Our perceptions, behaviors, emotions, memories and intelligence depend on the appropriate synthesis and release of specific neurotransmitters in the brain. Since the award of the Nobel Prize for the discovery of chemical synaptic transmission, it has been thought that transmitters are fixed and invariant throughout life and that the plasticity of the nervous system consists of changes in the strength and number of synapses. We have discovered that activity plays a key role in transmitter specification in the developing spinal cor, regulating the specification of glutamate, an excitatory transmitter, versus GABA, an inhibitory transmitter. This discovery contrasts sharply with the current general view of transmitter constancy and identifies another way that the nervous system can adapt to the environment. Strikingly, we have discovered that transmitter switching also takes place in the adult mammalian brain. These findings lead to several related questions: 1) Is activity-dependent transmitter respecification cell-autonomous in the embryonic Xenopus spinal cord? Do patterns of calcium spike activity regulate transmitter identity in the neurons generating them or does regulation depend on the activity of neighboring cells? 2) Does activity-dependent transmitter respecification involve the action of secreted factors? If so, what are they? 3) What is the molecular signaling cascade that drives transmitter respecification? How is calcium spike activity linked to transmitter switching? The immediate goals of this research are to test specific hypotheses about the mechanisms by which natural, spontaneous electrical activity regulates transmitter specification in the vertebrate CNS. We expect to provide information about the cellular and molecular machinery that governs transmitter specification during development. The long term goals are to use this understanding of the molecular pathways of activity-dependent transmitter respecification to develop new tools useful for treating disorders of the nervous system.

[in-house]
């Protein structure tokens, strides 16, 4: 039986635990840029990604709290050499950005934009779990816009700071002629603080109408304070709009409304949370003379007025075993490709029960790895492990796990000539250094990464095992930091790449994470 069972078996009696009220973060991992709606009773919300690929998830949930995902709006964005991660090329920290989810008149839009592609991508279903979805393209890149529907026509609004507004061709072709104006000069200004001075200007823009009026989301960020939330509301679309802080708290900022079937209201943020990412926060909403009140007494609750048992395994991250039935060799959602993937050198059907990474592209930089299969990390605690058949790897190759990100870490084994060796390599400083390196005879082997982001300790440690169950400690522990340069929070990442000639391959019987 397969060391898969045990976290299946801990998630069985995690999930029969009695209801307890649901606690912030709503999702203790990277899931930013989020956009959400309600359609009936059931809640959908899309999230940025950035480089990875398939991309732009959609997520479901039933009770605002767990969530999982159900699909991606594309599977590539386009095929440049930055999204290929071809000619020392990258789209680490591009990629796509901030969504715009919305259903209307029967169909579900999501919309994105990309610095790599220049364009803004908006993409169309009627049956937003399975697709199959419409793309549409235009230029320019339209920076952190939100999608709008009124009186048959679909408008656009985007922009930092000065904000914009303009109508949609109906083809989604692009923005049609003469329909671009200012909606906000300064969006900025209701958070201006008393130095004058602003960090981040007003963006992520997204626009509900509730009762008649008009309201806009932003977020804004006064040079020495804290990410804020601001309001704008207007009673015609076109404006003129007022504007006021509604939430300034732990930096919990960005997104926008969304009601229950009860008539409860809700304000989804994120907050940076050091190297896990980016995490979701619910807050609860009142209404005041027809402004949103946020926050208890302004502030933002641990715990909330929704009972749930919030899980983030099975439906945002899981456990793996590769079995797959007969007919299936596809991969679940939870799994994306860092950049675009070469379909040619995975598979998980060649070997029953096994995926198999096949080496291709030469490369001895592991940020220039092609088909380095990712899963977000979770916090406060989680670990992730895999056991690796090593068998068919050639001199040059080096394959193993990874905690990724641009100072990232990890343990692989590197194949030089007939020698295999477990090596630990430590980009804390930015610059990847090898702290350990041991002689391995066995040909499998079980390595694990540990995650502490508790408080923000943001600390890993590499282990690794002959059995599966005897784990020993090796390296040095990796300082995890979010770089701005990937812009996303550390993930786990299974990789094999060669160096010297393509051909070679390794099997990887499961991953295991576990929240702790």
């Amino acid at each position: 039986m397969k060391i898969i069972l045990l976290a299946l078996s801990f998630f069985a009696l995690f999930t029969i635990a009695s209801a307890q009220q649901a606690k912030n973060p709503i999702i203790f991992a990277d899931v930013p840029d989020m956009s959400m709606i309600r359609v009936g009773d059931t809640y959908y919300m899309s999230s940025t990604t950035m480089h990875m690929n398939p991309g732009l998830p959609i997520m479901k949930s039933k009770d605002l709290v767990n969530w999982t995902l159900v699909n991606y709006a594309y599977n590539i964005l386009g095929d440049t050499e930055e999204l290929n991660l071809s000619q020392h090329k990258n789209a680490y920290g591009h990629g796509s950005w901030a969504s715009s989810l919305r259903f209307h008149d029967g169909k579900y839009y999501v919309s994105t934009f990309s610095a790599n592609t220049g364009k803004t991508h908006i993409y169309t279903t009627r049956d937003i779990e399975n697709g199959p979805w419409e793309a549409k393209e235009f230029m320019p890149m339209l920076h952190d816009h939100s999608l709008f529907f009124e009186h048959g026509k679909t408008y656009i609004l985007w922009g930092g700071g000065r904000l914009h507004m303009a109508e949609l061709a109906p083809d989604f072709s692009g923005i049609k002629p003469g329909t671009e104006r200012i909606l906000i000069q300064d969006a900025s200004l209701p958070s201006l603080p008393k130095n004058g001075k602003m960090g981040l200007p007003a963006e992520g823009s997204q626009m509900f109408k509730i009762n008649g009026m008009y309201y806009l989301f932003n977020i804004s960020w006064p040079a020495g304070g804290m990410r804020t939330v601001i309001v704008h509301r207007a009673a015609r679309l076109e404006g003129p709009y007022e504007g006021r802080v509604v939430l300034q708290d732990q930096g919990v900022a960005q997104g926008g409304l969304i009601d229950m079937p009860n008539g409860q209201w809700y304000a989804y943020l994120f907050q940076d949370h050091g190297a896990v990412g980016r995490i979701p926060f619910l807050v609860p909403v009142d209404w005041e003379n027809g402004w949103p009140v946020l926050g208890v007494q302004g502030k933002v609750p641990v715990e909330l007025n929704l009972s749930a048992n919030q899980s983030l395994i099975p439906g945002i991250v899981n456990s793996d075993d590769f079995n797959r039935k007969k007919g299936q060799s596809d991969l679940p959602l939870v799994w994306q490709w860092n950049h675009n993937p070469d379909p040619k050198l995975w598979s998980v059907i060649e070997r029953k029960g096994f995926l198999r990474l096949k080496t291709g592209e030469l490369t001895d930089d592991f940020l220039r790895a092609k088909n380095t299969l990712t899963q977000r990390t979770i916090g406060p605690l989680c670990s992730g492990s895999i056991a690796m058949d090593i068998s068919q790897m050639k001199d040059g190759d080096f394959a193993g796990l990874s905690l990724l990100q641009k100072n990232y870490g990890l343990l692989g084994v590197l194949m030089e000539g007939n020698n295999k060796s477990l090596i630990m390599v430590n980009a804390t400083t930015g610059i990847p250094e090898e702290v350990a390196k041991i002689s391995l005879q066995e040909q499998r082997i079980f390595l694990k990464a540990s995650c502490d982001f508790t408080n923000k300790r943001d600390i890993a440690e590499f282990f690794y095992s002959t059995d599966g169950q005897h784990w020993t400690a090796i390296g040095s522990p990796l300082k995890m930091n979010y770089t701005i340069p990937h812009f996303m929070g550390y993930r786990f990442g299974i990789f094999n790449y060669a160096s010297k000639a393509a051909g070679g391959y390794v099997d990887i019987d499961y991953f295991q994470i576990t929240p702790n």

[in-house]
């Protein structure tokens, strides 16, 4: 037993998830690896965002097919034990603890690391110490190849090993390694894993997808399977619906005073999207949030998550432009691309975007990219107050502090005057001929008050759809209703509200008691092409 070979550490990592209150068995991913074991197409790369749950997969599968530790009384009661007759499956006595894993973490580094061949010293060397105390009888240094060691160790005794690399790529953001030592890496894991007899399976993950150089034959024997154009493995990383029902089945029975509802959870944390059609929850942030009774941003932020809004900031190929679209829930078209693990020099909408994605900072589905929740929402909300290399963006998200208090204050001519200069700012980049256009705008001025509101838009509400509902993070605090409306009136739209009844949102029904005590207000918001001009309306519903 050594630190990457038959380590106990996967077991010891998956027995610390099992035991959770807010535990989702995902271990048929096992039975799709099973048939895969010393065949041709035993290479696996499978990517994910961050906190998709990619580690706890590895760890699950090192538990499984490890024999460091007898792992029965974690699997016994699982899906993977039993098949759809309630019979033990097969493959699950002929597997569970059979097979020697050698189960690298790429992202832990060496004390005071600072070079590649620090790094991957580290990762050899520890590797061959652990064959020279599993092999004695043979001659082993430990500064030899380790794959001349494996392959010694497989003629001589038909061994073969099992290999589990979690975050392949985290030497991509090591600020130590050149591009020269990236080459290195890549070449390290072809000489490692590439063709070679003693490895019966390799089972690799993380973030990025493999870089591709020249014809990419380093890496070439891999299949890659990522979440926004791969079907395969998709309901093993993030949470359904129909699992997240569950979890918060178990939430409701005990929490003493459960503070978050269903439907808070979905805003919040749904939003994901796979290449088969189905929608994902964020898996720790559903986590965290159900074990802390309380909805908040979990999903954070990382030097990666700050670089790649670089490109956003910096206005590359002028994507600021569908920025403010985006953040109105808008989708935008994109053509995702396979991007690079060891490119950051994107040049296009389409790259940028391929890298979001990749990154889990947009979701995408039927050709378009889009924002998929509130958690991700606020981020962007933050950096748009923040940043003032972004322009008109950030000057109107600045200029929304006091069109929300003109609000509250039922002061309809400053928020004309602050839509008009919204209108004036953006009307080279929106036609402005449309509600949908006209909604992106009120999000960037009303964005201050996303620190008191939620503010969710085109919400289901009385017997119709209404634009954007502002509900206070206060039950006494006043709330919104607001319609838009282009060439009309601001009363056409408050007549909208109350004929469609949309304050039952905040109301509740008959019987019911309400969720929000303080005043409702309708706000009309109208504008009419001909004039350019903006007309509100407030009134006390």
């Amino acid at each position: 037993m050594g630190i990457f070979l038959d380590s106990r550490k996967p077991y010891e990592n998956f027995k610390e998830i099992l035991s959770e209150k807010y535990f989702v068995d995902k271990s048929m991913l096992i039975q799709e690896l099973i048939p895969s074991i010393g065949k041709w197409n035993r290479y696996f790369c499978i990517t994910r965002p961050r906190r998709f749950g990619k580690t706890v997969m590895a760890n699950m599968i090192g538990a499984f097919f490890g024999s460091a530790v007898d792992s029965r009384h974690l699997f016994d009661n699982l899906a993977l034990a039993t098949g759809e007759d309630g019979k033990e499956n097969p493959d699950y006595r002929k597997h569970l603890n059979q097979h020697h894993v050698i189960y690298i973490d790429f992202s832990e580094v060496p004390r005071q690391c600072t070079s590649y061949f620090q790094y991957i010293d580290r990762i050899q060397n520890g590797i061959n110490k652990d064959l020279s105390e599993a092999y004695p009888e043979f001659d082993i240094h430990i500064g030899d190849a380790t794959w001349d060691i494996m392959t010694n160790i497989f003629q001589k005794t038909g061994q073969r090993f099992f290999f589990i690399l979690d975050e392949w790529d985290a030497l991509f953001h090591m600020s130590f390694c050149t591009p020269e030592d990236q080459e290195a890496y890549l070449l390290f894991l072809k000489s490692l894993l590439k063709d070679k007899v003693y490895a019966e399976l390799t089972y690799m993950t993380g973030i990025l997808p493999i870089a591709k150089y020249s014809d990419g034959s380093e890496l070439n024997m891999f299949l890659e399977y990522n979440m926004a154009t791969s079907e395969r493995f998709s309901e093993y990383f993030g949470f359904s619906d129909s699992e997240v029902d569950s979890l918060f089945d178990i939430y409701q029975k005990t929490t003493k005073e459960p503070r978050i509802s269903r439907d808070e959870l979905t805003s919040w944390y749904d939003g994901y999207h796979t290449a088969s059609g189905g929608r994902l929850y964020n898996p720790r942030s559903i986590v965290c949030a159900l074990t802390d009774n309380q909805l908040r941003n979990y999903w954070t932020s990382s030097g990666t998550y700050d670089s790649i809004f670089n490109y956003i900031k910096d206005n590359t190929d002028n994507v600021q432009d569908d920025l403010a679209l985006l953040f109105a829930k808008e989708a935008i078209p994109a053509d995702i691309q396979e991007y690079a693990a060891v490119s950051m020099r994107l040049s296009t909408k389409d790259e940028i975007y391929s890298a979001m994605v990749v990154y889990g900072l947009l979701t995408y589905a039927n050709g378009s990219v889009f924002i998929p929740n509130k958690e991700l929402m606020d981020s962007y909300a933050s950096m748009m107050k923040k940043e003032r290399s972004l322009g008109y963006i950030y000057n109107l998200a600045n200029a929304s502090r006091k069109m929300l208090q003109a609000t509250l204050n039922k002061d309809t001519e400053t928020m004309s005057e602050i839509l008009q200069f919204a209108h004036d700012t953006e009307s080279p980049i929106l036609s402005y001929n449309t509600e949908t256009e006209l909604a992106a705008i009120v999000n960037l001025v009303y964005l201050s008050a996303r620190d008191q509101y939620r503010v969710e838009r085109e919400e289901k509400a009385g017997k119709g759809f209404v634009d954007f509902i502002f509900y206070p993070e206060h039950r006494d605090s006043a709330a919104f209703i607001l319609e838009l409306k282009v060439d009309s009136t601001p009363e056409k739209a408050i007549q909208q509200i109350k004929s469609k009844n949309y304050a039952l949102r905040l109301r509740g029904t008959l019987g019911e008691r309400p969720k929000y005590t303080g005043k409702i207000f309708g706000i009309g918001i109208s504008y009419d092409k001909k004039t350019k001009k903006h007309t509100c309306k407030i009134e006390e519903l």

Appropriate expression of neurotransmitters and their receptors is essential for the normal function of the nervous system. We have discovered that electrical activity plays a key role in transmitter specification in the developing spinal cord, regulating the specification of glutamate, an excitatory transmitter, versus GABA, an inhibitory transmitter. Here we propose to determine the molecular mechanism regulating this process.
|Dulcis, Davide; Lippi, Giordano; Stark, Christiana J et al. (2017) Neurotransmitter Switching Regulated by miRNAs Controls Changes in Social Preference. Neuron 95:1319-1333.e5|
|Spitzer, Nicholas C (2015) Neurotransmitter Switching? No Surprise. Neuron 86:1131-44|
|Guemez-Gamboa, Alicia; Xu, Lin; Meng, Da et al. (2014) Non-cell-autonomous mechanism of activity-dependent neurotransmitter switching. Neuron 82:1004-16|
|Spitzer, Nicholas C; Borodinsky, Laura N; Root, Cory M (2013) Imaging and manipulating calcium transients in developing Xenopus spinal neurons. Cold Spring Harb Protoc 2013:653-64|
|Spitzer, Nicholas C (2012) Activity-dependent neurotransmitter respecification. Nat Rev Neurosci 13:94-106|
|Demarque, Michael; Spitzer, Nicholas C (2012) Neurotransmitter phenotype plasticity: an unexpected mechanism in the toolbox of network activity homeostasis. Dev Neurobiol 72:22-32|
|Dulcis, Davide; Spitzer, Nicholas C (2012) Reserve pool neuron transmitter respecification: Novel neuroplasticity. Dev Neurobiol 72:465-74|
|Rosenberg, Sheila S; Spitzer, Nicholas C (2011) Calcium signaling in neuronal development. Cold Spring Harb Perspect Biol 3:a004259|
|Nicol, Xavier; Hong, Kwan Pyo; Spitzer, Nicholas C (2011) Spatial and temporal second messenger codes for growth cone turning. Proc Natl Acad Sci U S A 108:13776-81|
|Velazquez-Ulloa, Norma A; Spitzer, Nicholas C; Dulcis, Davide (2011) Contexts for dopamine specification by calcium spike activity in the CNS. J Neurosci 31:78-88|
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